26 May 2011

M-shape Society

After the professional examination, JW remarked, "The graduate class has become an M-shape society."

The M-shape society was described by the Japanese economist Kenichi Ohmae. It refers to the decline of the middle class. In other words, the society is polarized towards extreme rich and poor. Due to globalization and the demand on information technology skills, few people in the middle class grasp the means to get rich. The majority, however, loses competitiveness and declines towards the poor.

What JW observed was that brilliant performers grew in number and did better than those in previous years. The same, unfortunately, also happened at the bottom end. A few candidates were almost unanimously failed by all examiners, indicating poor knowledge in a broad spectrum of topics being tested.

What caused the change?

Simply said, the teachers, students, examination and medicine itself all changed. The new examination system includes a number of simulated cases that demand practical knowledge. Instead of reciting textbook knowledge, candidates can only perform well if the answers are specific to the patient at hand.

The greatest challenge to students is the evolving field. Every year adds numerous new medical treatments. It has become more and more difficult for any student to cover everything before they graduate. I have seen quite many students who know the latest medical advances in one field but close to nothing in other areas.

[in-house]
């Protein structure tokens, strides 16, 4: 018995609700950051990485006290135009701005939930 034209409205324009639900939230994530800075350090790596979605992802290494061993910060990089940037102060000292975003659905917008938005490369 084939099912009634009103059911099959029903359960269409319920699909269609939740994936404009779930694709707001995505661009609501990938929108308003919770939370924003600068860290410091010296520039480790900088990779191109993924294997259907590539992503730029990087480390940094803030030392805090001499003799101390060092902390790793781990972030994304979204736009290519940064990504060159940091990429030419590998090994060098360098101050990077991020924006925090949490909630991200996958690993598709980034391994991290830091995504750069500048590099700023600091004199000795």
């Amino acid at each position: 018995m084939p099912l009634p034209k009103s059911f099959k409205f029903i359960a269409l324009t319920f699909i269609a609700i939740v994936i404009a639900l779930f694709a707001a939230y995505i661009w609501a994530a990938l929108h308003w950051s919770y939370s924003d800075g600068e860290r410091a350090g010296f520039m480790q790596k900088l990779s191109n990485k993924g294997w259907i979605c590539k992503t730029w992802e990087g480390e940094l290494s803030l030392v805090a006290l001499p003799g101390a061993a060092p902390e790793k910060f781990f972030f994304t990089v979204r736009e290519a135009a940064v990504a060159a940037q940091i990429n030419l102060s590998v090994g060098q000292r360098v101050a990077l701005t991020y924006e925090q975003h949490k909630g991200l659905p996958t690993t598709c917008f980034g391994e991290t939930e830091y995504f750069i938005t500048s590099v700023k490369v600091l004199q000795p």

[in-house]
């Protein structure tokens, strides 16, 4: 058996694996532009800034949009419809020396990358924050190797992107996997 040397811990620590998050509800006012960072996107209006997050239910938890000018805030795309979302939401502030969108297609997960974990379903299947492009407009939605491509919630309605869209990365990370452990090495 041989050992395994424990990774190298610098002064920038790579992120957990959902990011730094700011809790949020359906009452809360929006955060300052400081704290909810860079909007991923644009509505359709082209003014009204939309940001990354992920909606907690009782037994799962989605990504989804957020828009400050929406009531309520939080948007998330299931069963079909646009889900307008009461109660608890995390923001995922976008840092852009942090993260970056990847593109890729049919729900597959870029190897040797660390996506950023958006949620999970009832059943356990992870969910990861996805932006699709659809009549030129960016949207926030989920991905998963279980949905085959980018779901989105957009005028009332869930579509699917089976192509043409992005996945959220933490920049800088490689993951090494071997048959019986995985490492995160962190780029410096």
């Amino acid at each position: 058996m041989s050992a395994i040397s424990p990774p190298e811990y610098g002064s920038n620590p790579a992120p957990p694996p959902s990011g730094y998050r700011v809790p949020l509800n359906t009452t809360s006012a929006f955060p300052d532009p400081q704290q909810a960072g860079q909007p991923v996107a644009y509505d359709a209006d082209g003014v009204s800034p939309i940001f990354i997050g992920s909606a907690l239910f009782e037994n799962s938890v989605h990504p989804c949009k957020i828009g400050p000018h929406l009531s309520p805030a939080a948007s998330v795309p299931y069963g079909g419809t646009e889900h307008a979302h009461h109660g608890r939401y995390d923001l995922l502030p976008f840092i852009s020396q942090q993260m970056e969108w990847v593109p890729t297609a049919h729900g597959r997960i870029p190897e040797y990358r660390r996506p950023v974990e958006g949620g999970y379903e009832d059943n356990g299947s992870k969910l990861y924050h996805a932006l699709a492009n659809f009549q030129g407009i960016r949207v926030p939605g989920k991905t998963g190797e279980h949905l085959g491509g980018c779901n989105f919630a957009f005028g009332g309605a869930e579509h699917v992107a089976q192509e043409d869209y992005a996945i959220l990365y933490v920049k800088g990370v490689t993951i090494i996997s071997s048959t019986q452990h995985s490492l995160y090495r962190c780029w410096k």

Latest advances sound great, but are actually poisonous to students. By the time students graduate and become specialists, some of the advances would become standard treatment, while others would have been abandoned due to new evidence. Therefore, snapshot knowledge on medical advances is quite pointless. Instead, only people who continue to use the knowledge and follow the evolution of practice can fully utilize the information.

Similar to the M-shape society, the current situation is a test of whether medical students can distinguish between important general principles and trivial factual knowledge. Having said that, one should not just laugh at students who cannot adapt. After all, it is the responsibility of teachers to help students become competent doctors no matter how the field has evolved.

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